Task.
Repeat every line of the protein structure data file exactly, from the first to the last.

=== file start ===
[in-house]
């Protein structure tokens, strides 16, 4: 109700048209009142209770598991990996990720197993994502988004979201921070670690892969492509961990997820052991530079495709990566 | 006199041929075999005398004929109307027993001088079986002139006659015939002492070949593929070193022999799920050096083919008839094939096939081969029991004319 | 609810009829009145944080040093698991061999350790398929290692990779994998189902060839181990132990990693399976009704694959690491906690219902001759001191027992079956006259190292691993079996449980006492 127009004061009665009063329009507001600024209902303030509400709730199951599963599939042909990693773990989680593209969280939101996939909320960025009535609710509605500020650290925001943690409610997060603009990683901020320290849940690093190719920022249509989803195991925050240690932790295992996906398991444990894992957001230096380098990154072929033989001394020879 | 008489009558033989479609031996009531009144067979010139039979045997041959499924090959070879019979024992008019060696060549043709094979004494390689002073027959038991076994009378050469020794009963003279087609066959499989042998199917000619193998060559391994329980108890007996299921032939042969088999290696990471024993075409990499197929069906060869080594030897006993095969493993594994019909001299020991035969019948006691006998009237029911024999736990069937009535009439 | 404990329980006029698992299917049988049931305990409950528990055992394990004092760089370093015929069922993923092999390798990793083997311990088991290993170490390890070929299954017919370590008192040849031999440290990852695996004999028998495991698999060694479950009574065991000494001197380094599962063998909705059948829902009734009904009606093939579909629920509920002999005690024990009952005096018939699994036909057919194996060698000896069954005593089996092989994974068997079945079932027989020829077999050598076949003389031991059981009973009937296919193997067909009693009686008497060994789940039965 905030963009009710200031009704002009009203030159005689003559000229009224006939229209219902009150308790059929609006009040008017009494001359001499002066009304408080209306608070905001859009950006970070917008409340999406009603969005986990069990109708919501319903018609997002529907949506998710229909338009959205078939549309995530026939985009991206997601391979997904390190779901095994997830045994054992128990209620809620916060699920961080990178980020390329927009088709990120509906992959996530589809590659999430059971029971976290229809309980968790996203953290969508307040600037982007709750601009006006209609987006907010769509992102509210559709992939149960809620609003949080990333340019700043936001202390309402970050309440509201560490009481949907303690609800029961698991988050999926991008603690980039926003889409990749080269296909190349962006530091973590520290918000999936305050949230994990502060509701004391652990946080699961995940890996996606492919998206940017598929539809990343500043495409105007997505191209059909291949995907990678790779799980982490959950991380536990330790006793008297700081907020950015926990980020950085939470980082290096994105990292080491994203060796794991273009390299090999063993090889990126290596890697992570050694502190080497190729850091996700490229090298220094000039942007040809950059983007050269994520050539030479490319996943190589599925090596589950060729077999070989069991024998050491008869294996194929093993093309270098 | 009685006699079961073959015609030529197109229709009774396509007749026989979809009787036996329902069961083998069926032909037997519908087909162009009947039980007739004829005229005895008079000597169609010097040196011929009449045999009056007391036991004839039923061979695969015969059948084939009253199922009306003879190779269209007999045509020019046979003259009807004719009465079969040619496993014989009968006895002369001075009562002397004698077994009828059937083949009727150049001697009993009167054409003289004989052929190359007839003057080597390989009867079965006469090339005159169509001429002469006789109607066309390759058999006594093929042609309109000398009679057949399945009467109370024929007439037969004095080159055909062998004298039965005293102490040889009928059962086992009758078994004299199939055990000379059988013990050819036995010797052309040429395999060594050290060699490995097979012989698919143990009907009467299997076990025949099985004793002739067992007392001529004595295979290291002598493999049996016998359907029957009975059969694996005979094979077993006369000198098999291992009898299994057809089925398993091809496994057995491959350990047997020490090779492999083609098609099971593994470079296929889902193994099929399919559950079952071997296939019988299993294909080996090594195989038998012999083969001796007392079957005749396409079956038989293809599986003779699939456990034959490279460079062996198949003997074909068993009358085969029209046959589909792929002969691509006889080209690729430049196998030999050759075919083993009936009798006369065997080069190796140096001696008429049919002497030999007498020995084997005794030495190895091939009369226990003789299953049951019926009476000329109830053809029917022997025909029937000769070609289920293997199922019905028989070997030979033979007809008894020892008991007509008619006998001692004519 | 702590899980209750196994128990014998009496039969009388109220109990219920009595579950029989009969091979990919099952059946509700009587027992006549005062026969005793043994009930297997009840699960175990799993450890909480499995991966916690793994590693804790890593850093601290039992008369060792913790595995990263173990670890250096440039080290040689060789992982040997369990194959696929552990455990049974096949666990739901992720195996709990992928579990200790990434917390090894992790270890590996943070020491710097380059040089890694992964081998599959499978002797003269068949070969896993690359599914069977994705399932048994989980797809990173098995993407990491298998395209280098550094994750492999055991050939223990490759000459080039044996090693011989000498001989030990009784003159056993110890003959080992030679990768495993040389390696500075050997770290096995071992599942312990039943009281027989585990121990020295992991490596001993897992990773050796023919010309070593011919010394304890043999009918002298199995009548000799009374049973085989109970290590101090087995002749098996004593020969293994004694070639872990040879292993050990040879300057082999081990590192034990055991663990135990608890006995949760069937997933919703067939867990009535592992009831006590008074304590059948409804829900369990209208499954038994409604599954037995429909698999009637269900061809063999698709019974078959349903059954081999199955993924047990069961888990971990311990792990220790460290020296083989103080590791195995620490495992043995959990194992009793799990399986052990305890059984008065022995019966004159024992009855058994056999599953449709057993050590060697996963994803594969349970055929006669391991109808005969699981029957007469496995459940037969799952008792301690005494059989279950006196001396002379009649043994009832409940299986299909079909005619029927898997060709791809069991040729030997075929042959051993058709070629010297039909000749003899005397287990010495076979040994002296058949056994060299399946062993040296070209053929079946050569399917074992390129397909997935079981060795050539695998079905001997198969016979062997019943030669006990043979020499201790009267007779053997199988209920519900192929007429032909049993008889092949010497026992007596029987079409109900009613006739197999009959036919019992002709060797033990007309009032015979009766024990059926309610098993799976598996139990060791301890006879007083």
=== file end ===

[in-house]
């Protein structure tokens, strides 16, 4: 109700048209009142209770598991990996990720197993994502988004979201921070670690892969492509961990997820052991530079495709990566 | 006199041929075999005398004929109307027993001088079986002139006659015939002492070949593929070193022999799920050096083919008839094939096939081969029991004319 | 609810009829009145944080040093698991061999350790398929290692990779994998189902060839181990132990990693399976009704694959690491906690219902001759001191027992079956006259190292691993079996449980006492 127009004061009665009063329009507001600024209902303030509400709730199951599963599939042909990693773990989680593209969280939101996939909320960025009535609710509605500020650290925001943690409610997060603009990683901020320290849940690093190719920022249509989803195991925050240690932790295992996906398991444990894992957001230096380098990154072929033989001394020879 | 008489009558033989479609031996009531009144067979010139039979045997041959499924090959070879019979024992008019060696060549043709094979004494390689002073027959038991076994009378050469020794009963003279087609066959499989042998199917000619193998060559391994329980108890007996299921032939042969088999290696990471024993075409990499197929069906060869080594030897006993095969493993594994019909001299020991035969019948006691006998009237029911024999736990069937009535009439 | 404990329980006029698992299917049988049931305990409950528990055992394990004092760089370093015929069922993923092999390798990793083997311990088991290993170490390890070929299954017919370590008192040849031999440290990852695996004999028998495991698999060694479950009574065991000494001197380094599962063998909705059948829902009734009904009606093939579909629920509920002999005690024990009952005096018939699994036909057919194996060698000896069954005593089996092989994974068997079945079932027989020829077999050598076949003389031991059981009973009937296919193997067909009693009686008497060994789940039965 905030963009009710200031009704002009009203030159005689003559000229009224006939229209219902009150308790059929609006009040008017009494001359001499002066009304408080209306608070905001859009950006970070917008409340999406009603969005986990069990109708919501319903018609997002529907949506998710229909338009959205078939549309995530026939985009991206997601391979997904390190779901095994997830045994054992128990209620809620916060699920961080990178980020390329927009088709990120509906992959996530589809590659999430059971029971976290229809309980968790996203953290969508307040600037982007709750601009006006209609987006907010769509992102509210559709992939149960809620609003949080990333340019700043936001202390309402970050309440509201560490009481949907303690609800029961698991988050999926991008603690980039926003889409990749080269296909190349962006530091973590520290918000999936305050949230994990502060509701004391652990946080699961995940890996996606492919998206940017598929539809990343500043495409105007997505191209059909291949995907990678790779799980982490959950991380536990330790006793008297700081907020950015926990980020950085939470980082290096994105990292080491994203060796794991273009390299090999063993090889990126290596890697992570050694502190080497190729850091996700490229090298220094000039942007040809950059983007050269994520050539030479490319996943190589599925090596589950060729077999070989069991024998050491008869294996194929093993093309270098 | 009685006699079961073959015609030529197109229709009774396509007749026989979809009787036996329902069961083998069926032909037997519908087909162009009947039980007739004829005229005895008079000597169609010097040196011929009449045999009056007391036991004839039923061979695969015969059948084939009253199922009306003879190779269209007999045509020019046979003259009807004719009465079969040619496993014989009968006895002369001075009562002397004698077994009828059937083949009727150049001697009993009167054409003289004989052929190359007839003057080597390989009867079965006469090339005159169509001429002469006789109607066309390759058999006594093929042609309109000398009679057949399945009467109370024929007439037969004095080159055909062998004298039965005293102490040889009928059962086992009758078994004299199939055990000379059988013990050819036995010797052309040429395999060594050290060699490995097979012989698919143990009907009467299997076990025949099985004793002739067992007392001529004595295979290291002598493999049996016998359907029957009975059969694996005979094979077993006369000198098999291992009898299994057809089925398993091809496994057995491959350990047997020490090779492999083609098609099971593994470079296929889902193994099929399919559950079952071997296939019988299993294909080996090594195989038998012999083969001796007392079957005749396409079956038989293809599986003779699939456990034959490279460079062996198949003997074909068993009358085969029209046959589909792929002969691509006889080209690729430049196998030999050759075919083993009936009798006369065997080069190796140096001696008429049919002497030999007498020995084997005794030495190895091939009369226990003789299953049951019926009476000329109830053809029917022997025909029937000769070609289920293997199922019905028989070997030979033979007809008894020892008991007509008619006998001692004519 | 702590899980209750196994128990014998009496039969009388109220109990219920009595579950029989009969091979990919099952059946509700009587027992006549005062026969005793043994009930297997009840699960175990799993450890909480499995991966916690793994590693804790890593850093601290039992008369060792913790595995990263173990670890250096440039080290040689060789992982040997369990194959696929552990455990049974096949666990739901992720195996709990992928579990200790990434917390090894992790270890590996943070020491710097380059040089890694992964081998599959499978002797003269068949070969896993690359599914069977994705399932048994989980797809990173098995993407990491298998395209280098550094994750492999055991050939223990490759000459080039044996090693011989000498001989030990009784003159056993110890003959080992030679990768495993040389390696500075050997770290096995071992599942312990039943009281027989585990121990020295992991490596001993897992990773050796023919010309070593011919010394304890043999009918002298199995009548000799009374049973085989109970290590101090087995002749098996004593020969293994004694070639872990040879292993050990040879300057082999081990590192034990055991663990135990608890006995949760069937997933919703067939867990009535592992009831006590008074304590059948409804829900369990209208499954038994409604599954037995429909698999009637269900061809063999698709019974078959349903059954081999199955993924047990069961888990971990311990792990220790460290020296083989103080590791195995620490495992043995959990194992009793799990399986052990305890059984008065022995019966004159024992009855058994056999599953449709057993050590060697996963994803594969349970055929006669391991109808005969699981029957007469496995459940037969799952008792301690005494059989279950006196001396002379009649043994009832409940299986299909079909005619029927898997060709791809069991040729030997075929042959051993058709070629010297039909000749003899005397287990010495076979040994002296058949056994060299399946062993040296070209053929079946050569399917074992390129397909997935079981060795050539695998079905001997198969016979062997019943030669006990043979020499201790009267007779053997199988209920519900192929007429032909049993008889092949010497026992007596029987079409109900009613006739197999009959036919019992002709060797033990007309009032015979009766024990059926309610098993799976598996139990060791301890006879007083």